• Blacklisted Dictator Says:

      Carlo,
      You seem to imply that Israelis should follow the example of some of their compatriots and start a new life in the US and Germany.

      Of course, Israel’s survival will ultimately depend on the Jews who stay, but you should accept the fact that, for the time being at least, the majority of them will remain. I would hope that they will be able to live in peace with the Palestinians, but if they can’t, it would be wrong to lay the blame solely at their feet. The sad truth is that most people in the Middle East are not entirely happy with their lives. One has only to look at Syria, Libya, Egypt, Iraq, Iran, Saudi Arabia, Yemen etc to conclude that the cause of such dissatisfaction cannot rationally be blamed on the Jews. It is about time that Israel’s detractors around the world started to ask some meaningful questions about the multiplicity of problems in the Middle East. I know that you will be reluctant to do so because you feel so passionately about human rights, but you should give it a try and start thinking “out of the PC box”.

    • conchovor Says:

      ‘Conchover: Been rather busy, haven’t we? But you did lose your cool – descending to low invective.’

      I shouldn’t have. I apologise. It hardly invalidates my arguments, though.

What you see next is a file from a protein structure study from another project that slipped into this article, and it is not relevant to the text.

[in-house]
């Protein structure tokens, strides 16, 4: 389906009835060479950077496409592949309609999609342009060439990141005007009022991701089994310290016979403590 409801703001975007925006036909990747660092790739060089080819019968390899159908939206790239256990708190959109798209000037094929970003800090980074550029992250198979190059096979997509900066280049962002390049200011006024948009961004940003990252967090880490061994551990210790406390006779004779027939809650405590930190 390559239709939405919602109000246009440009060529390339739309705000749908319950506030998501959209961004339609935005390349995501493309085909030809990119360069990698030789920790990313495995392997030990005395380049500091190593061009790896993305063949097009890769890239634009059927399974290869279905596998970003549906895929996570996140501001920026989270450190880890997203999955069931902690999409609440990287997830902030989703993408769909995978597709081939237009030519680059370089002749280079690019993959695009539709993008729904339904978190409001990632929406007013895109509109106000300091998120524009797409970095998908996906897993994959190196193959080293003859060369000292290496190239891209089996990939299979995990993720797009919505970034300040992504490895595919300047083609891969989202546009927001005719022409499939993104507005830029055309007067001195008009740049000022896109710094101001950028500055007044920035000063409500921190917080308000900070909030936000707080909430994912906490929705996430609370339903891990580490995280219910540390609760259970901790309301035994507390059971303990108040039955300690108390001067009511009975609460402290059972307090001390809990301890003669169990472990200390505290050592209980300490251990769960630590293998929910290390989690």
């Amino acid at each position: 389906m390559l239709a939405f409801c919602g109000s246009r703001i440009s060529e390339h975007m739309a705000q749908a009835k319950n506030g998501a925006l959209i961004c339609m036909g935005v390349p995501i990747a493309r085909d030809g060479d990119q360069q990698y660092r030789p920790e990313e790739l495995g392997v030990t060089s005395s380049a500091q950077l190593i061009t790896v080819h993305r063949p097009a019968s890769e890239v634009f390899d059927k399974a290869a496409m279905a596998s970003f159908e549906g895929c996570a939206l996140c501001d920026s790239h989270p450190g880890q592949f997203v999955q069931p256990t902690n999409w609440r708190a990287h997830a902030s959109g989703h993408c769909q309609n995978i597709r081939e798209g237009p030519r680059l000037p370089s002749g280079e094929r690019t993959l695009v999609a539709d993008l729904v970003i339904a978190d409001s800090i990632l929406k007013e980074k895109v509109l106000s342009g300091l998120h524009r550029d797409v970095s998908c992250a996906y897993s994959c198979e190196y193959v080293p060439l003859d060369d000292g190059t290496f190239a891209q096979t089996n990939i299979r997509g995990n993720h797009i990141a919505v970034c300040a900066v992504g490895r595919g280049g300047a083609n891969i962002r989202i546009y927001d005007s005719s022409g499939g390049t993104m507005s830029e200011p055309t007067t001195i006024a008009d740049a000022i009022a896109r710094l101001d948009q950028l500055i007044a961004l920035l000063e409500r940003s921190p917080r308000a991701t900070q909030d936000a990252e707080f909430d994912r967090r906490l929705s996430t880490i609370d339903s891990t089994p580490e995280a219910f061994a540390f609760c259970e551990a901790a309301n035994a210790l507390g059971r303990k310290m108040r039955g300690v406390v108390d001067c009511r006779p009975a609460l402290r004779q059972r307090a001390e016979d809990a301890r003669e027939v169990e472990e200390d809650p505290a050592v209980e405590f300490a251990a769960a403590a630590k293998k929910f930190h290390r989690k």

‘To use the expression you apply to states, there are “far worse offenders” than myself – which by your logic should absolve me.’

      Of cussing me, perhaps. Am I intent on dissolving your state, though?

      ‘But what language I wonder do you reserve for them?’

      I probably would dispense with words, at that stage.

      ‘My real “offence” of course is not backing the team,’

      Why? Should you have been on ‘my’ team? Were you ever on my ‘team’? What ‘team’ are you on? Did I suggest you were or should/shouldn’t be?

      ‘not seeing the conflict as though it’s an ethno-religious dispute between evenly matched adversaries’

      Why? Am I?

      ‘– but as a geopolitical one’

      Am I not?

      ‘ – and measuring the realities against international legal instruments.’

      So am I.

      ‘Regarding Tzipi Livni and her outrageous rejection of international law,’

      Well, I beg to differ on that. The Geneva Accord is not that.

      ‘ it’s not a question of interpretation.’

      Of course it is.

      ‘Her words were perfectly clear.’

      Yeah. The Geneva Accord.

      ‘ That with Barak (who “called a halt” to the Taba talks)’

      No.

      ‘she may have sought negotiations based on the Geneva Accords changes nothing as far as that’

      i.e. you

      ‘was concerned. Respect for international legal instruments is one thing, attempting to strike a deal (however praiseworthy) is another.’

      Nope.

    • conchovor Says:

      ‘as though it’s an ethno-religious dispute’

      It is, at least in part

      ‘between evenly matched adversaries’

      It is fairly even: Israel is militarily stronger, Arabs far more numerous. The net balance keeps Israel in existence, more or less.

  42. Paul M Says:

    Regarding “the issue of antisemitism”, I tend to agree with what Anthony Lerman wrote in Haaretz in 2008, that: “Practically the entire business of studying and analyzing current anti-Semitism has been hijacked and debased by people lacking any serious expertise in the subject, whose principal aim is to excoriate Jewish critics of Israel and to promote the ‘anti-Zionism = anti-Semitism’ equation.”